There are several different types of dirt that can get into the carburetor.
If the gas tank had dirt in in, and they didn't clean the gas tank or replace the fuel line, there could be dirt in the carburetor again.
Also these new engines are set to run very lean so they will mee the new EPA regulations. Many of these engine never really run correctly...especially if they are used in higher elevations.
The only real way to make these carburetors work correctly is to take a jet drill and enlarge the main just just a little. We are really not supposed to this, but sometimes it is really necessary.
The engine is just running lean. Dirt is the leading cause, though.
In most cases, dirty carburetors are not covered under the warranty. That is because the issue was not caused by a defect in parts or worshipship.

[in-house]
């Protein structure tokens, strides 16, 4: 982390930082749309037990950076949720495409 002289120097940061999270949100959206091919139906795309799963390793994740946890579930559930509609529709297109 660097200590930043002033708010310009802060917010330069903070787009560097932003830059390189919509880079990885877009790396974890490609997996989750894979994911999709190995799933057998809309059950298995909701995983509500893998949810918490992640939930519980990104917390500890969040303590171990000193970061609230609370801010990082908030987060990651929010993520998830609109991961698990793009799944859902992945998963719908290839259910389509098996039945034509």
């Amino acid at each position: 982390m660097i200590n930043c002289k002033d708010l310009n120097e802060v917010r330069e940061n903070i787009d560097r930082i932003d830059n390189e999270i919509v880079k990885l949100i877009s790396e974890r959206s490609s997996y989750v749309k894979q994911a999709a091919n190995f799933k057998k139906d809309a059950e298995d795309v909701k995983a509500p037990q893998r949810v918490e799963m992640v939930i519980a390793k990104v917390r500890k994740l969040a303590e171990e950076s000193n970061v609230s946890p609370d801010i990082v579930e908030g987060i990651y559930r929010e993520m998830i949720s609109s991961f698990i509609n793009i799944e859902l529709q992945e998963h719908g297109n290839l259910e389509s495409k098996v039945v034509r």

Most of the repair shops tend to be somewhat lazy and do not clean the tanks and replace the fuel lines. They just usually want a quick fix. Then when it doesn't work too long, they have to do it again.
I would reccommend that you take it back to the shop that you had do the work and let them know that it didn't stay fixed. Although some shops may not do anything about it, most good shops will at least try to make it right once. Give them the chance to help you. If it doesn't work correctly when you get it back this time, then I suggest that you contact Troy-bilt and tell them the whole story. They may give you some additional advice or tell you a different dealer to take it to. This is actually not a Troy-bilt issue, but it is an engine issue. If you can find the brand name of the engine and the model and serial number of the engine, you can also call the engine manufacturer and see what they have to say. Sometimes they will authorize a "Good Faith" repair even if it really is not a warranty issue.
At our shop, we really go out of our way to help the customer. Iwish you were near us.